Dr. Langan, I believe my method works this way. Searching about for concrete nouns, human beings and active verbs–as my students must do to meet course requirements–activates the brain a good deal. If I am writing about, say, to choose a cliché, racism, and I must find objects to put into my writing because it’s required, I will have to think hard to find those objects in my memory that relate to racism. Maybe it’s the coffee cup and the cigarillo of the deputy sheriff in the movie “Three Billboards Outside Ebbing, Missouri.” Maybe it’s the porch his prejudiced mother sits on in her rocking chair as she encourages him to be mean to people who can’t retaliate.

The mental effort of looking for those images and objects is thinking.

Also a form of thinking, I assert, is changing a to-be verb into a real active verb. To change He is a collector of baseball cards one has to weigh the new verb one will use: collects, acquires, likes to grow his collection, pursues, searches for….  All that mental effort is thinking, and thinking spent at the right level, which is attending to and weighing words.

The same general idea applies to each of the 5-finger skills.  It is thinking when one puts in mental effort to (1) search for people words to use, (2) control average sentence length, and (3) edit for conciseness.

These are the thoughts of a craftsman trying to work his craft and be clear for the reader, and because these crafty moves are undertaken in the service of getting an idea across, they are about “improving thinking” as well. Basic fact: if you improve the appearance of your inchoate idea on the page, you have improved the idea.





How is writing like juggling on a unicycle?

An open letter to Dr. Douglas Hesse at the University of Denver.
In which I complain that the composition profession doesn’t understand
writing that well. In which I assert that writing is much more like juggling
while on a unicycle than the composition profession thinks.
I sent this on 1/18/2018.

Dear Dr. Hesse:

As I was writing a speech to give at a professional development day—the topic being college writing—I did some web searching and came across a number of pieces you have written, and comments you have made, for the Chronicle of Higher Education. Your piece called “We Know What Works in Teaching Composition” seems to me to be partially true and partially not true. Certainly it’s a reasoned piece. When you say “we know,” however, it does seem you are referring to yourself and your estimable colleagues at the University of Denver.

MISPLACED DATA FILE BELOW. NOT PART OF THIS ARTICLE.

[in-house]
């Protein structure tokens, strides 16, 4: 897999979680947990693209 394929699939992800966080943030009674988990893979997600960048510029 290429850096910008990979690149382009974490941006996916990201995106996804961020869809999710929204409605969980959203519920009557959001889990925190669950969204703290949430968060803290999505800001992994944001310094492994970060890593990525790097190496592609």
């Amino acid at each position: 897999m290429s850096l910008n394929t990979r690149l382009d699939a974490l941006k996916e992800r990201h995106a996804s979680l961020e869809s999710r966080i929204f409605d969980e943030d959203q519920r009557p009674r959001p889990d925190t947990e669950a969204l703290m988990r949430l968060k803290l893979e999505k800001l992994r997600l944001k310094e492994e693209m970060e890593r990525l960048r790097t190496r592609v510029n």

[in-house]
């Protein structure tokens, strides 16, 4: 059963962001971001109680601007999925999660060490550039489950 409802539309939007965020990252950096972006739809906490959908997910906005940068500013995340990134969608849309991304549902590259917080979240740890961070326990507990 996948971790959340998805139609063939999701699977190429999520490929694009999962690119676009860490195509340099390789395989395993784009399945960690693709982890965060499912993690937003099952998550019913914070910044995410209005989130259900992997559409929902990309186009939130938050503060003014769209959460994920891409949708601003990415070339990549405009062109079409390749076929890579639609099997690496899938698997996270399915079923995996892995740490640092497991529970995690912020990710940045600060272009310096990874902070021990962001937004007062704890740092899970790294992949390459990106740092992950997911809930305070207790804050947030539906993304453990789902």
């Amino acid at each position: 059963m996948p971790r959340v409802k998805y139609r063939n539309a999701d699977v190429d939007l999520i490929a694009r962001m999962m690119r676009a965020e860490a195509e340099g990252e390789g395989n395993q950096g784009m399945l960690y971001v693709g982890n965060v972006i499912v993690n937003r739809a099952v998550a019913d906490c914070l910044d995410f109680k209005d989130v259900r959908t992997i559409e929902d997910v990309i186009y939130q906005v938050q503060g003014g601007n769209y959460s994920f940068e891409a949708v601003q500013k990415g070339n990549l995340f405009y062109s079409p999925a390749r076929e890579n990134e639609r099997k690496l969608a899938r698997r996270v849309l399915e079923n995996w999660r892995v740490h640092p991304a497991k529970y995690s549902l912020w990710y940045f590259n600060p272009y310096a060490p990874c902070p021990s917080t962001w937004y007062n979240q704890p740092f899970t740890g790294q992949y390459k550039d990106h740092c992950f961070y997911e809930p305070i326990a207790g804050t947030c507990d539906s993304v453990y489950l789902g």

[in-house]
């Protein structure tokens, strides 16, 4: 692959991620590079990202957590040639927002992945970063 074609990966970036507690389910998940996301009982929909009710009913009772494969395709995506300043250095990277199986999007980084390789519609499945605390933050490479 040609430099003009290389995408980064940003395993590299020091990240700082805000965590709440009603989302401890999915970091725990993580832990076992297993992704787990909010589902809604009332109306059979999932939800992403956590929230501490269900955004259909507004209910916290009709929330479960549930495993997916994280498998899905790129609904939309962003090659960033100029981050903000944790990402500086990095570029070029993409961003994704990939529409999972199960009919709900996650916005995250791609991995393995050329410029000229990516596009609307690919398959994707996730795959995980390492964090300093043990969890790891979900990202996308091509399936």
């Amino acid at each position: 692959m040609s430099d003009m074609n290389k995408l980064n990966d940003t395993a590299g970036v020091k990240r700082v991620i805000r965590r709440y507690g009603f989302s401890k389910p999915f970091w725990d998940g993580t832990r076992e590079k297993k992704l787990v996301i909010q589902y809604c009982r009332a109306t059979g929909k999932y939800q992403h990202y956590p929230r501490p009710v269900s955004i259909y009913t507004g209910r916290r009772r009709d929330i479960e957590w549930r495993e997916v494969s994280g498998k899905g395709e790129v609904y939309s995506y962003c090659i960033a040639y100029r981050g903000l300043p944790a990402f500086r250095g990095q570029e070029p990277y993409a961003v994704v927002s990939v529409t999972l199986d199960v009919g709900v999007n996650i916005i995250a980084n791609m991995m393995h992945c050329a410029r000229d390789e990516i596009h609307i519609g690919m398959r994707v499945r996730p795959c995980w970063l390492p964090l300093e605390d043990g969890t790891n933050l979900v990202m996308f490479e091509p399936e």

One could argue, and I would so argue, that the administrators of most colleges and community colleges do not know what works in teaching college composition—or else they know but don’t want to act on the knowledge. I’m basing this on the fact that colleges will throw almost anyone with a BA or MA into a freshman comp class and just let them sink or swim. In the last couple of years, for reasons I’ll explain, I’ve talked with at least 20 adjuncts from around the country who express extreme frustration with their freshman comp classes. A typical phrase is “I’m banging my head against a wall trying to get them to improve.”

And when the colleges don’t let instructors do their own thing but force them follow a particular syllabus, those syllabi are usually incompetent. A syllabus is a list of topics to be covered, but as you truthfully said, writing requires “sustained, guided practice.” Writing instruction provides skills to be learned and integrated. I have never seen an imposed syllabus built on any kind of sustained and guided practice. Administrators are blissfully or willfully ignorant (with some few exceptions, I assume) of how to write and how to teach writing. That’s because the effective teaching of writing is expensive and administrators gain praise for saving money, not for creating powerful writers.

The foregoing is fairly general and I’m happy to admit it’s my take on things, based on my 30 years of teaching writing in and around the Boston area at various schools including Boston University, the Berklee College of Music and Babson College, not to mention a community college or two.